Nieuws-items bij Stabiliteits- en groeipact
04-10-2011Raad bevestigt overeenkomst 'six-pack' (en)
29-09-2011Europese Commissie wil belasting op financiŽle transacties in EU (en)
28-09-2011Europees Parlement keurt "Six-Pack" ter voorkoming nieuwe schuldencrisis goed (en)
28-09-2011Parlement geeft groen licht aan plannen voor economisch bestuur
28-09-2011Europees Parlement stemt in met eurosancties
28-09-2011Stilte in Europa over uitbreiden noodkredieten vanwege stemmingen in Duits parlement (en)
28-09-2011Poolse minister Dowgielewicz over economisch herstel, sterkere EU-instellingen en groei in het Europees Parlement (en)
28-09-2011Eurocommissaris Rehn (Economische en Monetaire Zaken) over goedkeuring Six-Pack door Europees Parlement (en)
26-09-2011Overleg EU en IMF met Griekenland gaat verder
23-09-2011Raad kan formeel akkoord gaan met compromis over maatregelen 'Six-Pack' (en)
23-09-2011Stand van Zaken SixPack (en)
19-09-2011EU-ministers van FinanciŽn niet enthousiast over bezoek Amerikaanse collega aan top (en)
16-09-2011Akkoord over versterking Europese begrotingsregels
16-09-2011'Bijval groeit voor speciale eurocommissaris'
11-09-2011Belgische steun voor Nederlands europlan
09-09-2011'Ierse economie op het goede spoor' (en)
07-09-2011Nederland wil harde aanpak begrotingszondaars
02-09-2011Stilzwijgen in Brussel over oproep Griekenland (en)
29-08-2011Buitengewone zitting economische commissie Europarlement: onwaarschijnlijke opties overwegen om de euro te redden (en)
24-08-2011'Ruimte voor tekort in begrotingsregels grondwet Spanje'
A unprecedented visit by US treasury secretary Timothy Geithner to a meeting of European finance ministers in Poland was coolly received by the gathered European economy chiefs, while the meeting itself saw little advance made on how the eurozone can deal with its ever-deteriorating debt crisis.
In a sign of Washingtonís growing alarm at the inability of EU leaders to tame the situation, Geithner on Friday pressed the bloc to ratchet up its fire-fighting power by leveraging the eurozoneís €440 billion rescue fund.
While the American did not offer a complete prescription to the European finance ministers gathered in Wroclaw Poland, Geithner did recommend that the rescue fund, the European Financial Stability Facility, be used as credit protection against the European Central Bank hoovering up eurozone government bonds.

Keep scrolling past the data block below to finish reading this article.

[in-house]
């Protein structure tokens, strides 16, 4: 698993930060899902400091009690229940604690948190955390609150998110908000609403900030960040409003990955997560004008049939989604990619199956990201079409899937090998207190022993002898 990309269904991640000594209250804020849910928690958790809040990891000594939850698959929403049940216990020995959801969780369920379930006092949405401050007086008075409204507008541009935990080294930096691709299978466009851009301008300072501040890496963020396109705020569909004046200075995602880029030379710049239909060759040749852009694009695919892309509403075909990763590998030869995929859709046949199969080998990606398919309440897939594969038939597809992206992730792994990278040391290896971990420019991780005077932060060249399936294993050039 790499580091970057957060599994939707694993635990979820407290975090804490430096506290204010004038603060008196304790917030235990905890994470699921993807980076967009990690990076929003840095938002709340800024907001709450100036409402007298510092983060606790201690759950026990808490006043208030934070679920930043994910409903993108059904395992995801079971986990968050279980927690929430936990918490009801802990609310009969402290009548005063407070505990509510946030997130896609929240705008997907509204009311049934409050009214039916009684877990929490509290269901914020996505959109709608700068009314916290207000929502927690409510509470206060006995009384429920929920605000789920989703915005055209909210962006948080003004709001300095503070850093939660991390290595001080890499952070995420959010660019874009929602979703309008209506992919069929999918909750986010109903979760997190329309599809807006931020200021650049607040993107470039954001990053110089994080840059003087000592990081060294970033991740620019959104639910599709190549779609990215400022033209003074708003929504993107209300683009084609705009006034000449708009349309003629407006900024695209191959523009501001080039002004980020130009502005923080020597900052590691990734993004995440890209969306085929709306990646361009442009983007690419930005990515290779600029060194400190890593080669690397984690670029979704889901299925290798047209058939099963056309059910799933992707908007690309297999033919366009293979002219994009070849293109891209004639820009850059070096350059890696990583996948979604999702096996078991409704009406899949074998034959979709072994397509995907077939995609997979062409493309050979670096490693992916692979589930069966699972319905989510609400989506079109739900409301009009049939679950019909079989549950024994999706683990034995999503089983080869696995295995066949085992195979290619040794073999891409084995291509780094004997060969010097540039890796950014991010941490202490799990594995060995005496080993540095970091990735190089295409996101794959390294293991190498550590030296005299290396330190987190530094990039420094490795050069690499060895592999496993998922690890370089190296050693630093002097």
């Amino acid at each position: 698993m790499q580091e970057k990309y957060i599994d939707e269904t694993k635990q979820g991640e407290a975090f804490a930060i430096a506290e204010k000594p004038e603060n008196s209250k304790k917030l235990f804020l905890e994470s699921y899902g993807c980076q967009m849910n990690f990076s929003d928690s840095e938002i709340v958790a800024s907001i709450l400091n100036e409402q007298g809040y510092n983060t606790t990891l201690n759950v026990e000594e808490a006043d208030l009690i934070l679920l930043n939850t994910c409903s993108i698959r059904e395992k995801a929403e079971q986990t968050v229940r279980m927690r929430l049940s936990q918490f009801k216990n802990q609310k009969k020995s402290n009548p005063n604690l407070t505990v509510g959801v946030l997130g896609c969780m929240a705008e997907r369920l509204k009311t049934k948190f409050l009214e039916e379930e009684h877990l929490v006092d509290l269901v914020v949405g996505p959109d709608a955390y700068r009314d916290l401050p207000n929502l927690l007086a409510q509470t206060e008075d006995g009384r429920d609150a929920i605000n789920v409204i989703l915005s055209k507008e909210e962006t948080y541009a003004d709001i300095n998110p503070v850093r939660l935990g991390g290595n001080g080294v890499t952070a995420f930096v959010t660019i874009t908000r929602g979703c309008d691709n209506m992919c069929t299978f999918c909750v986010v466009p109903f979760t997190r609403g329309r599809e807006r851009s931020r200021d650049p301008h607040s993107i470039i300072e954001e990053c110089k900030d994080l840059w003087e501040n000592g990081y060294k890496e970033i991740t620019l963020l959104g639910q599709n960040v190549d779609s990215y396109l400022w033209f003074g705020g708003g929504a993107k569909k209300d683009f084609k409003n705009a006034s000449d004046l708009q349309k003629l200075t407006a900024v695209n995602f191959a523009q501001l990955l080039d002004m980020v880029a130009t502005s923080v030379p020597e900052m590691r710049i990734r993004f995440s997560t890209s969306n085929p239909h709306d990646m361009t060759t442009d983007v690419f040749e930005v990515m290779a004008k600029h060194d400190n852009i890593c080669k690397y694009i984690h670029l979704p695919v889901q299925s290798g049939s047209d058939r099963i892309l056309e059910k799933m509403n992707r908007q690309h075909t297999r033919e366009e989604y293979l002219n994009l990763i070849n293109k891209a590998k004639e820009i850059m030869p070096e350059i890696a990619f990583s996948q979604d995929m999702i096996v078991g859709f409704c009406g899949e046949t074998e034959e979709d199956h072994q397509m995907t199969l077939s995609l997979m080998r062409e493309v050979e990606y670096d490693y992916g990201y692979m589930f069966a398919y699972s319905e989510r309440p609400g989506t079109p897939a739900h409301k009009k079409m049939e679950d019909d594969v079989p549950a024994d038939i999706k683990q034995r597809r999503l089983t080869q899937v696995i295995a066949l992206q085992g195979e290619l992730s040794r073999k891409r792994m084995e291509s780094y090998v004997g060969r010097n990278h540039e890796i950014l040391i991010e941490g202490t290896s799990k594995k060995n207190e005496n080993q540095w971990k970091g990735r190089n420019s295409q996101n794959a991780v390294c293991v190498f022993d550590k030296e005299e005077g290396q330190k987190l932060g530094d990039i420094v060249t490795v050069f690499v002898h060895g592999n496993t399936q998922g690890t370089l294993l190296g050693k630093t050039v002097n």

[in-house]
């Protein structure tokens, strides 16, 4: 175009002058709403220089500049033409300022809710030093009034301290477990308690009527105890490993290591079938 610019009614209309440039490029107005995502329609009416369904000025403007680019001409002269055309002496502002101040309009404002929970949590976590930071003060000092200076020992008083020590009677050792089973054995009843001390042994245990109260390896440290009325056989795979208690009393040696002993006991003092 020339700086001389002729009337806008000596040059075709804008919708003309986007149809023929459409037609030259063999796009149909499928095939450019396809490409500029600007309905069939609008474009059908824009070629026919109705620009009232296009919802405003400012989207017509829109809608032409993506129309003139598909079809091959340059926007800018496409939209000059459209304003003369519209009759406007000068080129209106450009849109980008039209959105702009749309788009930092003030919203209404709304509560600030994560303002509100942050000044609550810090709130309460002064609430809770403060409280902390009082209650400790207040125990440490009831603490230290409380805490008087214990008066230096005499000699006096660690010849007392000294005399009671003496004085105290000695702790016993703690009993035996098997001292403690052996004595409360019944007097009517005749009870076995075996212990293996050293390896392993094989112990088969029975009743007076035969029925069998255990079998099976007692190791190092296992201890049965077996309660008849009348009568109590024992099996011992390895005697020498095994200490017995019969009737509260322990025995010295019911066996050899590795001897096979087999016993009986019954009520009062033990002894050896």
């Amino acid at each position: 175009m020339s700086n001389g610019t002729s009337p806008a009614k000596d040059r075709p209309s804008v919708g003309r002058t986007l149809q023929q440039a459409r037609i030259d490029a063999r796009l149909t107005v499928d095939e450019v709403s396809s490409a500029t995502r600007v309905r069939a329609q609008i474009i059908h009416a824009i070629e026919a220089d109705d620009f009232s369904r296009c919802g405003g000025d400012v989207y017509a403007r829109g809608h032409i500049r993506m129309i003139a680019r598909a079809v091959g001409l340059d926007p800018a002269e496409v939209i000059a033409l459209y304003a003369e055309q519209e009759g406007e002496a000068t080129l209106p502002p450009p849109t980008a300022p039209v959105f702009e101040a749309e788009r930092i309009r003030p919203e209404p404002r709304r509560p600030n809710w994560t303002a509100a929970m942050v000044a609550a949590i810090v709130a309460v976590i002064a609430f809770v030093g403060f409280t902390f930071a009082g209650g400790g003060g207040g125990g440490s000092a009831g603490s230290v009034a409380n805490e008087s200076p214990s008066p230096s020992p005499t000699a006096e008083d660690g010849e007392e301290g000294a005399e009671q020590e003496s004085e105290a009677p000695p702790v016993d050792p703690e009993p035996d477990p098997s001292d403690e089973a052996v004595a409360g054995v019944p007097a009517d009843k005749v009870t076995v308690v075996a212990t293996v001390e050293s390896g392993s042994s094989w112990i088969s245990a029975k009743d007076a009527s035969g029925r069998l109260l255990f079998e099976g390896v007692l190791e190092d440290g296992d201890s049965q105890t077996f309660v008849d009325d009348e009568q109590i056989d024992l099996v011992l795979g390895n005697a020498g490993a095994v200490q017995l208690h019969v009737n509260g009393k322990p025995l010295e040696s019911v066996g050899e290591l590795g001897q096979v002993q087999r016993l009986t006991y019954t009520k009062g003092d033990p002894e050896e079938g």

The move, similar to action taken by the US under its Term Asset-Backed Securities Loan Facility in 2008, would in principle calm market concerns that Europeís bail-out fund is not large enough to aid Italy and Spain. Canada has reportedly made an equivalent suggestion to the Europeans.
Washington is also pressing the bloc to deploy some form of stimulus to kick-start the European economy again.
However, a number of EU ministers felt that Geithner had over-stepped his bounds. The Austrian and Swedish finance chiefs offered reporters particularly sharp words about the intrusion from across the Atlantic.
"He conveyed dramatically that we need to commit money to avoid bringing the system into difficulty," Austrian finance minister Maria Fekter said of the discussion.
She took issue with Washingtonís rejection of European proposals for a financial transaction tax as one source of cash to deal with the crisis.
"I found it peculiar that the Americans, although they themselves have significantly worse fundamental data than the euro area, explain to us what we should do and when we make a proposal ... they say no right away."
Swedenís Anders Borg too argued that Washington has problems of its own to deal with.
"Geithner is right that we need to make progress, but itís quite clear the US has a big debt problem and the situation would be better if the US could show a sustainable way forward," he said, according to a report from Bloomberg.
The head of Germanyís central bank, Jens Weidmann immediately shot down the US plan. "The EFSFís sole purpose is the financing of states and thatís in order as long as itís done via the capital market," he said.
"If itís done via the central bank it constitutes monetary state financing."
German finance minister Wolfgang Schaeuble echoed his compatriotís words: "We don't think that real economic and social problems can be solved by means of monetary policy," he said.
"That has never been the European model and it won't be."
Jean-Claude Juncker, the head of the eurogroup of states - countries that use the single currency, also rebuffed Geithnerís suggestions.
"We are not discussing the expansion or increase of the EFSF with a non-member of the euro area," he said, adding that fiscal stimulus is not on the cards.
"Fiscal consolidation remains a top priority for the euro area," he said.
Nevertheless, a scheme to leverage the EFSF was in the end neither embraced nor rejected, according to officials.
The broader meeting concluded on Saturday, with the EU ministers offering no fresh announcements on crisis containment, even as Greece gallops towards an expected default in mid-October.